Saturday night brought an exceedingly popular new band to a sold-out crowd at the Walmart Arkansas Music Pavilion in Rogers. I use the term "new" somewhat loosely -- The Lumineers actually have roots back to the early 2000s when Wesley Schultz (lead vocals, guitar) and Jeremiah Fraites (drums, percussion) started writing and performing songs together. It's more their fame and the ubiquity of their singles that are relatively new.
The band as it is today -- with cello player Neyla Pekarek and the trio's Americana folk/pop sound that has made them famous -- emerged around 2009. Their first single "Ho Hey" started popping up here and there in late 2011, and then all of a sudden it -- and the band -- were everywhere.
"It wasn't that long ago we were playing in people's living rooms and at house shows, so this is pretty incredible for us," Schultz said to the screaming crowd of nearly 10,000 early in the set.
The Lumineers gave an honest, effervescent and vulnerable (mostly Schultz) performance at the AMP as they evenly split their hour-and-a-half performance between songs from their 2012 self-titled debut and their much anticipated sophomore effort "Cleopatra," released in April. They took the stage at 9:15 p.m. with "Sleep on the Floor" followed by "Ophelia" -- the first single from their latest album -- and "Flowers in Your Hair."
Before starting "Ho Hey," Schultz made a deal with the audience: "If you want to take videos and pictures, do it during this song. But can we make an agreement that then we'll all put away our phones?"
And surprisingly, most of the audience complied. Looking out over the sea of heads facing the stage -- with what seemed to be colorfully lit organ piping hanging in a semicircle behind the musicians -- there were almost no phones out. There seemed to be an earnest connection between the six musicians (the trio were joined for some songs by a piano player, bass player and second percussionist) and the 10,000 audience members echoing every lyric back to them.
The phones remained mostly put away except during the middle of the set when the band traversed to the smaller stage at the edge of the lawn, as more than a few groups have come to do when performing at the AMP. Those in the lawn went a little wild, running down to the walkways to get a closer photo. A few songs later, after wrapping "Submarines," Schultz said to the crowd in his charming and easy-going way, "I've never done it like that before, I hope you liked it." Feeling they had witnessed something special, the fans let him feel the love.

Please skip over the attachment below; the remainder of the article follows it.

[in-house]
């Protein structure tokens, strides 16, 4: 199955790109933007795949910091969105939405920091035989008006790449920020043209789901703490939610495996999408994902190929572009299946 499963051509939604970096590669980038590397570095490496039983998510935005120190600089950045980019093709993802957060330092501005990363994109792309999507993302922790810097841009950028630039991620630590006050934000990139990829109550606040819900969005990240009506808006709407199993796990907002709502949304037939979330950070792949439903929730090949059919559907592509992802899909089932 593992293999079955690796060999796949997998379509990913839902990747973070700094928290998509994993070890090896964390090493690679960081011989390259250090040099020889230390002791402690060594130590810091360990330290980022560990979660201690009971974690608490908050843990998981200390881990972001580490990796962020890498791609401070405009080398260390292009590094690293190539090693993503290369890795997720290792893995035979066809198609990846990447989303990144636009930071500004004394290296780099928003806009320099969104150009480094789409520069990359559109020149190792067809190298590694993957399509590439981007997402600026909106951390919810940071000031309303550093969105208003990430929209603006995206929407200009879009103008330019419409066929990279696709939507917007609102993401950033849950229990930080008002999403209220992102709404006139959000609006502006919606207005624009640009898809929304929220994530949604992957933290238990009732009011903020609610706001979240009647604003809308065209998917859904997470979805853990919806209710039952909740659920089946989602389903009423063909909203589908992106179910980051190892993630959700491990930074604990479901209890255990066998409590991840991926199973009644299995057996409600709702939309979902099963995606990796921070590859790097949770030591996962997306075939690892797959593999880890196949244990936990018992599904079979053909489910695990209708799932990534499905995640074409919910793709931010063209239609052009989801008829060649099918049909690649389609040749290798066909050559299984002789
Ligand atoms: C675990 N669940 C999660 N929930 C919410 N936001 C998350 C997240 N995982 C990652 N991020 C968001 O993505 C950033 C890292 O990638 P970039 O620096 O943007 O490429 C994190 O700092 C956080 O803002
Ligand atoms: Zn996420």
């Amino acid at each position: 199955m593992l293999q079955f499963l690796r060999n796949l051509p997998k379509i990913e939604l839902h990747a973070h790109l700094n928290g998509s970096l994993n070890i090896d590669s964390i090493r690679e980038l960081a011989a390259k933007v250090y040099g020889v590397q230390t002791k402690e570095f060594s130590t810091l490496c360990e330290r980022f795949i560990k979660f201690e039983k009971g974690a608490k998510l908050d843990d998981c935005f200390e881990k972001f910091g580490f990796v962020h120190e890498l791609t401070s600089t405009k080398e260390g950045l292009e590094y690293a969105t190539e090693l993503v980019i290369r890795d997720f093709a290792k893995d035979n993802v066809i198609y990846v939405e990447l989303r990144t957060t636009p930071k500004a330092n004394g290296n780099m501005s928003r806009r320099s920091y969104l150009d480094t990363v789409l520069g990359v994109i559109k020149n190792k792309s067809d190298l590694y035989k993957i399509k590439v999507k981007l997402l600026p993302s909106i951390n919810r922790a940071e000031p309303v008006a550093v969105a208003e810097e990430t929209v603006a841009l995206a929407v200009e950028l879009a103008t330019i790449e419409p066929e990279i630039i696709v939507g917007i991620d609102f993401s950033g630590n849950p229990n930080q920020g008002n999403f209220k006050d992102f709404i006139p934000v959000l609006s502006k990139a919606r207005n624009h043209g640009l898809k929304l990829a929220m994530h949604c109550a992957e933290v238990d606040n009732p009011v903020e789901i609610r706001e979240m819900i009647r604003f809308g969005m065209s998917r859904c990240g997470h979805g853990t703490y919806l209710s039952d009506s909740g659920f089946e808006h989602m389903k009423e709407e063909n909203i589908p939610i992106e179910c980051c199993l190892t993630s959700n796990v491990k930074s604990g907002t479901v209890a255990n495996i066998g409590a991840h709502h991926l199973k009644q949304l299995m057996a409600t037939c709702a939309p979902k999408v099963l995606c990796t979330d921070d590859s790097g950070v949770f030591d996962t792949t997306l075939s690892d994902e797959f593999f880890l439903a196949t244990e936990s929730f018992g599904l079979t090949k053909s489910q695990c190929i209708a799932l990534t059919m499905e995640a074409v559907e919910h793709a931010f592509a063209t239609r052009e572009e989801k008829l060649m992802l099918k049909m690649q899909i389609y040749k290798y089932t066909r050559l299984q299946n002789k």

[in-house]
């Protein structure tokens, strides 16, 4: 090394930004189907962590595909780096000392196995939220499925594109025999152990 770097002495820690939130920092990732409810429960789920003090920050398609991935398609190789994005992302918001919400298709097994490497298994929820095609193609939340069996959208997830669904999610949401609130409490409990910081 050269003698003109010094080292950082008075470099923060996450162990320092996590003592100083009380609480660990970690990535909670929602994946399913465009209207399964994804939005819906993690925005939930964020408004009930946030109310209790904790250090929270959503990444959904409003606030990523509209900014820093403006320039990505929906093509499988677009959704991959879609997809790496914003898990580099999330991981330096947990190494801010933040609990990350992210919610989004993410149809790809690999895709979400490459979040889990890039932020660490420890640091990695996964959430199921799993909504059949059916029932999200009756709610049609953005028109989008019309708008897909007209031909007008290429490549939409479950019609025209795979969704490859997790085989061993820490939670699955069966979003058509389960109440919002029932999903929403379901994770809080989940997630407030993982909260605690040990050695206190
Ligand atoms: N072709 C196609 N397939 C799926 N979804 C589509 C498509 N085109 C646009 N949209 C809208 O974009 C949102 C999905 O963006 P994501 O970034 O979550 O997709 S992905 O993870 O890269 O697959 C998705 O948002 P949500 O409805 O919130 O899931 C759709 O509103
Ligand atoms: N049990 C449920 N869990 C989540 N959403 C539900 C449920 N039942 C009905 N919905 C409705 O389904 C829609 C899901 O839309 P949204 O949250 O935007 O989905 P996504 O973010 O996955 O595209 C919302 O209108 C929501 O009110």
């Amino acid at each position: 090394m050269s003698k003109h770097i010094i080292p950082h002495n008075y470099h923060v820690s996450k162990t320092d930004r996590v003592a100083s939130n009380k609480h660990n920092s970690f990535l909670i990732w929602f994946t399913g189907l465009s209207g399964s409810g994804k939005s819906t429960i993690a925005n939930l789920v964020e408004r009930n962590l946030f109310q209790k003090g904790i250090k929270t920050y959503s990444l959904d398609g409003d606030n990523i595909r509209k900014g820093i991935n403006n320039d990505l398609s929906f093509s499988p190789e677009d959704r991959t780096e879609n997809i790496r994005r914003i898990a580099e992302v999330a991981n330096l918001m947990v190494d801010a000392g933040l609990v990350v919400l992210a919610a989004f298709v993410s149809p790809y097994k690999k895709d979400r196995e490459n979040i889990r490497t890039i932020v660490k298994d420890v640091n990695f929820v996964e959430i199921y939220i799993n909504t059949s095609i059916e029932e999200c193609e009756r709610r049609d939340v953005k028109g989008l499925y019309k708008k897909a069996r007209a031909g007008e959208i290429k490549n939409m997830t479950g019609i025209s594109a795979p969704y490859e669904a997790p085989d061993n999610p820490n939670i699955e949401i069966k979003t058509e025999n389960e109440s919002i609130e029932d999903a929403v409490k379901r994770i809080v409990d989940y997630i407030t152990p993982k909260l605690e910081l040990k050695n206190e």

Not receiving quite as much love were the two opening acts for the night. Some concerts bring openers big enough for audience members to attend just to hear them. Not so much the case with Nashville artist Rayland Baxter and pop act BØRNS. People in the pit close to the stage seemed to be in to the music, but the rest of the audience mostly gave respectful and appreciative cheers after each number. I don't think the lack of enthusiasm from the crowd was a matter of not enjoying the music, though. In fact, several people around me were impressed with both bands.
As the first act of the night, I suspect Baxter and his brand of laid back alternative country made it easy for the audience to be laid back, too, as the soft glow of the first October sunset fell over the perfect fall evening. Knowing he was coming in to a situation where most people hadn't heard him before -- as he shared in a previous interview with What's Up! -- BØRNS was aiming to make an impression when he took the stage. The bright and lively lighting of his set fit his "unapologetic big pop," as Schultz calls it, but for me, the energy was a little lacking. The high pitch of BØRNS' voice -- always easily heard in his recordings -- was lost a few times to the music and the bass. His biggest songs, "American Money" and "Electric Love," riled a few more audience members to their feet and sent him out with a bang. Again, those around me were impressed with the pop artist's performance, so perhaps I came in with expectations too high.
As for expectations for the headliner, no one I saw was the least bit disappointed. A quick look at The Lumineers' website will reveal the inspiration behind several of the songs on their new album. But Schultz went even deeper on Saturday night, sharing stories of group struggle, the specific meanings of a few of the lyrics and intimate heartache over the loss of his father and dealing with that in his music. Their reputation as storytellers held up, and added a layer of depth to music most in the audience already loved.
"That was such a sense of intimacy for such a large audience," a woman who had been watching from the lawn commented when the show ended.
You can read the preview coverage with interviews with Schultz and BØRNS here.
NAN What's Up on 10/07/2016
Print Headline: Review: The Lumineers at the Walmart AMP